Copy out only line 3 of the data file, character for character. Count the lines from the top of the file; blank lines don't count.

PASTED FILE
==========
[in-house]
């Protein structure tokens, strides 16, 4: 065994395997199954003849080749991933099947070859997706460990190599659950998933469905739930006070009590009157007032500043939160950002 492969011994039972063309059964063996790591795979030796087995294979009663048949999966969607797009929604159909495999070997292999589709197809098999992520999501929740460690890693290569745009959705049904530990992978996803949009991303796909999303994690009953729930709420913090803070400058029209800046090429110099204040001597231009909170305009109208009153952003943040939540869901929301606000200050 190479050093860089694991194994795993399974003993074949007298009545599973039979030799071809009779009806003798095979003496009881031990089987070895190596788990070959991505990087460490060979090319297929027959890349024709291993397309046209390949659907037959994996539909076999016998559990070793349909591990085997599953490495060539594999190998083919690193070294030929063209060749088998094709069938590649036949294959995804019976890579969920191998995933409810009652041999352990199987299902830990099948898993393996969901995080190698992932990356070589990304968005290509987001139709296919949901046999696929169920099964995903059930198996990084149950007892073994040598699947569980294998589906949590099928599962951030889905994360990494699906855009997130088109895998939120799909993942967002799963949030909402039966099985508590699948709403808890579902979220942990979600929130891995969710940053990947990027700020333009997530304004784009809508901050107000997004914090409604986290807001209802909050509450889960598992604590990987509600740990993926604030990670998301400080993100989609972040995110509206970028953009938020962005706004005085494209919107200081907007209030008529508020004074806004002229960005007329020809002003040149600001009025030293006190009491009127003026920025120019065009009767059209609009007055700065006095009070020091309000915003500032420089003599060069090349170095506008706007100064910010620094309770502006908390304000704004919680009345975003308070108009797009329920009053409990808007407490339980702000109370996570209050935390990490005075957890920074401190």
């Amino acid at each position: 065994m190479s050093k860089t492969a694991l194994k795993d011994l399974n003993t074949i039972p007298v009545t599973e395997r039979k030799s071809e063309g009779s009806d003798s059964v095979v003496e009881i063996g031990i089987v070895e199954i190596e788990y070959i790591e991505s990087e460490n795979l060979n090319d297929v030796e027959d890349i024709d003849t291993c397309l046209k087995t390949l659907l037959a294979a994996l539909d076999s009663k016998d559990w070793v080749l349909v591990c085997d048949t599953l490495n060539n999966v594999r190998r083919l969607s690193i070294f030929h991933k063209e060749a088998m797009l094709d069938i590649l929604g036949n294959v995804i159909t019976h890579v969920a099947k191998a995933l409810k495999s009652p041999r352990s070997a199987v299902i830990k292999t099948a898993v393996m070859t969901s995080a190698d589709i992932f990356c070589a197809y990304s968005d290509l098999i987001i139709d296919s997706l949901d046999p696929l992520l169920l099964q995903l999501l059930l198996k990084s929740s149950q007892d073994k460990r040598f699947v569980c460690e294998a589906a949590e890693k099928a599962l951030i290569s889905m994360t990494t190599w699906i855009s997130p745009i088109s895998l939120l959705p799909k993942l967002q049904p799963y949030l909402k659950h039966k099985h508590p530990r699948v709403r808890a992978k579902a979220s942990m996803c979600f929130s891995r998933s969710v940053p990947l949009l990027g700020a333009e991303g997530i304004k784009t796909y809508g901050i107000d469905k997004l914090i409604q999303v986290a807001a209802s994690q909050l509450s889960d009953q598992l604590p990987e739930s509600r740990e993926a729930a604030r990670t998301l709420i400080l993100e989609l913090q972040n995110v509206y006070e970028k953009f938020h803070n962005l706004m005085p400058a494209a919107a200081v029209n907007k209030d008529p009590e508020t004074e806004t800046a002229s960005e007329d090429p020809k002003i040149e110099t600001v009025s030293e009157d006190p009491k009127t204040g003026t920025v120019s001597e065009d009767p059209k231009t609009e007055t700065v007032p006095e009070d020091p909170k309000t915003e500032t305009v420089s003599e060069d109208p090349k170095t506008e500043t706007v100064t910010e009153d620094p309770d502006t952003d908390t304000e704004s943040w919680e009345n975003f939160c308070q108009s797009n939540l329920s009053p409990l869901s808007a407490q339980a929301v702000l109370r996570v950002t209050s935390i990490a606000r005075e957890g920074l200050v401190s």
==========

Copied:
């Amino acid at each position: 065994m190479s050093k860089t492969a694991l194994k795993d011994l399974n003993t074949i039972p007298v009545t599973e395997r039979k030799s071809e063309g009779s009806d003798s059964v095979v003496e009881i063996g031990i089987v070895e199954i190596e788990y070959i790591e991505s990087e460490n795979l060979n090319d297929v030796e027959d890349i024709d003849t291993c397309l046209k087995t390949l659907l037959a294979a994996l539909d076999s009663k016998d559990w070793v080749l349909v591990c085997d048949t599953l490495n060539n999966v594999r190998r083919l969607s690193i070294f030929h991933k063209e060749a088998m797009l094709d069938i590649l929604g036949n294959v995804i159909t019976h890579v969920a099947k191998a995933l409810k495999s009652p041999r352990s070997a199987v299902i830990k292999t099948a898993v393996m070859t969901s995080a190698d589709i992932f990356c070589a197809y990304s968005d290509l098999i987001i139709d296919s997706l949901d046999p696929l992520l169920l099964q995903l999501l059930l198996k990084s929740s149950q007892d073994k460990r040598f699947v569980c460690e294998a589906a949590e890693k099928a599962l951030i290569s889905m994360t990494t190599w699906i855009s997130p745009i088109s895998l939120l959705p799909k993942l967002q049904p799963y949030l909402k659950h039966k099985h508590p530990r699948v709403r808890a992978k579902a979220s942990m996803c979600f929130s891995r998933s969710v940053p990947l949009l990027g700020a333009e991303g997530i304004k784009t796909y809508g901050i107000d469905k997004l914090i409604q999303v986290a807001a209802s994690q909050l509450s889960d009953q598992l604590p990987e739930s509600r740990e993926a729930a604030r990670t998301l709420i400080l993100e989609l913090q972040n995110v509206y006070e970028k953009f938020h803070n962005l706004m005085p400058a494209a919107a200081v029209n907007k209030d008529p009590e508020t004074e806004t800046a002229s960005e007329d090429p020809k002003i040149e110099t600001v009025s030293e009157d006190p009491k009127t204040g003026t920025v120019s001597e065009d009767p059209k231009t609009e007055t700065v007032p006095e009070d020091p909170k309000t915003e500032t305009v420089s003599e060069d109208p090349k170095t506008e500043t706007v100064t910010e009153d620094p309770d502006t952003d908390t304000e704004s943040w919680e009345n975003f939160c308070q108009s797009n939540l329920s009053p409990l869901s808007a407490q339980a929301v702000l109370r996570v950002t209050s935390i990490a606000r005075e957890g920074l200050v401190s």